Devendra banhart dating 2016

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“One day when I was about six, I said to him, ‘Can I call you ‘dad’? I was like, ‘It’s so beautiful; I’m old enough, you know, that I get to choose.’” Banhart’s connection to his Venezuelan ancestry is bittersweet. “I feel very Venezuelan when I’m not there, but I feel very American when I’m there.There’s a deep sense of just a get-out-while-you-can sinking feeling that permeates my generation.” Though he is reluctant to be drawn into a discussion of politics, I wheedle out his opinion of Venezuelan president Hugo Chávez: “I don’t know a single person that lives in Venezuela that supports Chávez, and I know plenty of people that live here that are all about him,” he says.His parents divorced when he was four, and his mother took him back to Caracas, Venezuela, where he would live for the next 10 years.He would have no contact with his blood father for another 20 years.His parents were adherents of Indian guru Prem Rawat, who suggested the name Devendra, which means King of the Gods in Hindi.For good measure, they gave him the middle name of Obi, as in Obi-Wan Kenobi, the Jedi master.In Venezuela, his mother met and married the man Banhart would come to consider his true father, an American telecom professional and part-time poet named Loring Baker.“I guess you could say he’s my step-dad, but he’s really my dad—he’s the only person I’ve ever called ‘dad,’” says Banhart.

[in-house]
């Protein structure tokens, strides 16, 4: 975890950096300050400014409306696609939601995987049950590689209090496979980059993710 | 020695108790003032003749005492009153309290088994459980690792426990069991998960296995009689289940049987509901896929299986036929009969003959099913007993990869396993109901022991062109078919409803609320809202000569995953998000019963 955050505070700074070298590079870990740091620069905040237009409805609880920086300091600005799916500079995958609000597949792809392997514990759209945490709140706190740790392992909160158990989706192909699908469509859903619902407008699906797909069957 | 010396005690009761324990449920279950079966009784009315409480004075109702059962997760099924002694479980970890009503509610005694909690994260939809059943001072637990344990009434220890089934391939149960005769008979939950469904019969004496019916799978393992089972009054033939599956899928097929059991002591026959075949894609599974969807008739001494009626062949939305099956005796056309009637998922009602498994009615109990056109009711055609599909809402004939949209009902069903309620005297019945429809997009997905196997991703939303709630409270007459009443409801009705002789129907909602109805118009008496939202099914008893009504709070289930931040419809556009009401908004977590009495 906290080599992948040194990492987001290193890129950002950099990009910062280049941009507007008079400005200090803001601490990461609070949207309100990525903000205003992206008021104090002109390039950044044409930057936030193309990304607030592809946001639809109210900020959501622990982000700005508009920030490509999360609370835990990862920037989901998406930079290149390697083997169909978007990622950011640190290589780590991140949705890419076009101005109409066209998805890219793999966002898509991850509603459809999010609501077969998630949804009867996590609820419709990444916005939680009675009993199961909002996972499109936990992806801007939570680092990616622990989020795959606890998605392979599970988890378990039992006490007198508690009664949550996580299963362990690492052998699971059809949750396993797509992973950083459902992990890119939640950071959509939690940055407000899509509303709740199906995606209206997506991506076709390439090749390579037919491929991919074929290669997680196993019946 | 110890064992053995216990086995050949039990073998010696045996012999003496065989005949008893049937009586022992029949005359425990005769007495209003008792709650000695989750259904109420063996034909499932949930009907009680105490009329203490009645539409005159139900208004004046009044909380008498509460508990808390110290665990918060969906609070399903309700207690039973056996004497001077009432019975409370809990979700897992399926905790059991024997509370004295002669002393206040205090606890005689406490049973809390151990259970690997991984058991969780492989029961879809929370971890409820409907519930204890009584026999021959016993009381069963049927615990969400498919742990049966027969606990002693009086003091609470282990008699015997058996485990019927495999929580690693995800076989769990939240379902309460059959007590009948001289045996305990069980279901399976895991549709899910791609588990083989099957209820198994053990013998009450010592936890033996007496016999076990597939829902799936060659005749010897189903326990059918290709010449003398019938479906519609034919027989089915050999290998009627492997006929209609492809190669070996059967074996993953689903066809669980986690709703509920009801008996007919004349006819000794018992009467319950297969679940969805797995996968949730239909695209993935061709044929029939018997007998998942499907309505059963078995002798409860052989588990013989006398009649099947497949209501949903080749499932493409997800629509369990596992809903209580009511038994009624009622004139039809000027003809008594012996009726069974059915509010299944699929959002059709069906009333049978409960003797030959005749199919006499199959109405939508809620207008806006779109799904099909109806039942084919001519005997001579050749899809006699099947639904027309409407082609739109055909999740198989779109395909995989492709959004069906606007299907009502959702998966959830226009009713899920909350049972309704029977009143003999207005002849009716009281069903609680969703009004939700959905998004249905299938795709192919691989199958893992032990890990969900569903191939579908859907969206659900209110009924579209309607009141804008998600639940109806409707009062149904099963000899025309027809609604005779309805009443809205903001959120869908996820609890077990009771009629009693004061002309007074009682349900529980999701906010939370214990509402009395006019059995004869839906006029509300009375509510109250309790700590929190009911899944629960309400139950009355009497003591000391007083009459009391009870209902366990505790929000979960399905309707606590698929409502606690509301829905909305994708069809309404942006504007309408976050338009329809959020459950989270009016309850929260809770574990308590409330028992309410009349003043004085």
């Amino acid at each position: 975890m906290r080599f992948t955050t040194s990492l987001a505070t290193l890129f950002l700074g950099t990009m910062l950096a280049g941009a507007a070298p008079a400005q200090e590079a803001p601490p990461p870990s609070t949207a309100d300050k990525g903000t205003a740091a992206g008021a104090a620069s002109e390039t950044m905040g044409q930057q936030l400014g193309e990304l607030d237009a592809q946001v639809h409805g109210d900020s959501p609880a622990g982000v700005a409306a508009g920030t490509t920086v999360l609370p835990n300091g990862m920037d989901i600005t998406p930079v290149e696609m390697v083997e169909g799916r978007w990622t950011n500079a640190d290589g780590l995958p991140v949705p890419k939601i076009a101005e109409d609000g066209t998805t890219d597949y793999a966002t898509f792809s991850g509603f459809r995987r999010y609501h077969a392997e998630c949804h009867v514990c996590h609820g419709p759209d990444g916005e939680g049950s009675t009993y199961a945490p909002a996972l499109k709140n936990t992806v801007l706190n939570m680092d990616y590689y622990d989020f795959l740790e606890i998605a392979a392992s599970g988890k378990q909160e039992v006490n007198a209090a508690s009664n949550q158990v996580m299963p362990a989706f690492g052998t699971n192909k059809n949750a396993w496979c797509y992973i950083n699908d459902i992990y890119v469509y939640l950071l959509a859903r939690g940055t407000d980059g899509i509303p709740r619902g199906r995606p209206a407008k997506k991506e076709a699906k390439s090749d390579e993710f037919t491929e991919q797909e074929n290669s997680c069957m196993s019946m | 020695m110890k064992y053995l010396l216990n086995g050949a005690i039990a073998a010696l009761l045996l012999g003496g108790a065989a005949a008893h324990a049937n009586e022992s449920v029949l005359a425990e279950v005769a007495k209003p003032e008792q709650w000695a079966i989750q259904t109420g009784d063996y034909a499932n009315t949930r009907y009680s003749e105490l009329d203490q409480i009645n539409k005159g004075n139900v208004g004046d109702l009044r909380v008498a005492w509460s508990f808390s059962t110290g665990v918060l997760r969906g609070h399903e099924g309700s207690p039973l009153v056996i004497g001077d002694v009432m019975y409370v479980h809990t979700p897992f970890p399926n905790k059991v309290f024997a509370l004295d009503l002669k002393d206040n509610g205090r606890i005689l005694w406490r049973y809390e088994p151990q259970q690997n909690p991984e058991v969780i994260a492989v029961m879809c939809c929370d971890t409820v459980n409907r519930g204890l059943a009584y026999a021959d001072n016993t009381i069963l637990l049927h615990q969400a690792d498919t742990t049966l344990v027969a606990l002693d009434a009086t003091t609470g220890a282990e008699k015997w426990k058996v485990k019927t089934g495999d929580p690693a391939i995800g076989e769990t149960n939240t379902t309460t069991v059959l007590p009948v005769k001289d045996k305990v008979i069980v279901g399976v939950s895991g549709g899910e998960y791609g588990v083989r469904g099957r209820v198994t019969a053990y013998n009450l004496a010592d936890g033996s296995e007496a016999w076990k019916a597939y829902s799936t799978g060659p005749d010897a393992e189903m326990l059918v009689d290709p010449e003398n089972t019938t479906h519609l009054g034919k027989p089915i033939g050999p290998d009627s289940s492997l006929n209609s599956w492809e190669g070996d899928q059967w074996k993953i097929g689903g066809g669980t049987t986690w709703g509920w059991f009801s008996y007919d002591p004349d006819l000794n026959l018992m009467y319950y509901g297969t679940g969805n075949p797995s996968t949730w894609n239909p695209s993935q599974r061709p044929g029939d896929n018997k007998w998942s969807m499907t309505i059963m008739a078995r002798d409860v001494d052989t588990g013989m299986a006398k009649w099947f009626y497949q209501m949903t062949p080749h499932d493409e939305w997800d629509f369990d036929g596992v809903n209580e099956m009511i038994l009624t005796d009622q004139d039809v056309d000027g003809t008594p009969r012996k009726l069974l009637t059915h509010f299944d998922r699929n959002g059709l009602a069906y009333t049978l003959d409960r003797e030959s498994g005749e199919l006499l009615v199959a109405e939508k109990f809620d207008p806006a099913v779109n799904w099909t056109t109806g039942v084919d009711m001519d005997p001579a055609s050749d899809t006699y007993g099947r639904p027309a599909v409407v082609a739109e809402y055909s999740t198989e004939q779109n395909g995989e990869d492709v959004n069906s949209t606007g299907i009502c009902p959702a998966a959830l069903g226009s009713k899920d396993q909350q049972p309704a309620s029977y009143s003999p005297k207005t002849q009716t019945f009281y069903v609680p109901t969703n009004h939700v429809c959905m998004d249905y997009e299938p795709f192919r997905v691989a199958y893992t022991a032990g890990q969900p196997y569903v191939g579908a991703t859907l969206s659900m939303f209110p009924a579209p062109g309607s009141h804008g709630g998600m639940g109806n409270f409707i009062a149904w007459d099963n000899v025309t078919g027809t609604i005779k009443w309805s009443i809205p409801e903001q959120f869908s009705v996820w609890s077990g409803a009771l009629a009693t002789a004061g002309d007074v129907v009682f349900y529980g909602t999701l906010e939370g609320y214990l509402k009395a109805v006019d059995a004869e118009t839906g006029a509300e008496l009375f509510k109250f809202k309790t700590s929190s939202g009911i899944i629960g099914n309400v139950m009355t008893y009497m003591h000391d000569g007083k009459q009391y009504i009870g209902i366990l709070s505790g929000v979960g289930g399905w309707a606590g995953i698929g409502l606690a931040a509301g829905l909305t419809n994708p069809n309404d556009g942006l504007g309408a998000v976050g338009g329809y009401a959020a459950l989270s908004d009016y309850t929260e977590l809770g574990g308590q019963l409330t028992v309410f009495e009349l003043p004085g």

In 2009 he released What Will We Be, a record which received him a Grammy nomination for Best Recording Package.If a Devendra Banhart didn’t exist, we would never think to invent one: half-Venezuelan, holy-fool, head-shop mystic beardo, long-haired leaping gnome, who came singing songs of love at the awful dawn of the 21st century, spreading freak-folk spores across the land like a nouveau hippie Johnny Appleseed.That’s the old Banhart, not to be confused with the new Banhart, or perhaps more accurately, the current Banhart.Most of our rambling three-hour conversation is devoted to correcting misperceptions about his public image and untethering himself from outdated or inaccurate stereotypes. “People pinned this whole free-love, drug-culture, hippie thing on him, which—even though it was partly his fault for wearing too much turquoise jewelry and stuff—was never accurate.” Still, he is not completely free of totems from the Age of Aquarius these days.Up until just recently, he was in possession of Jim Morrison’s couch.

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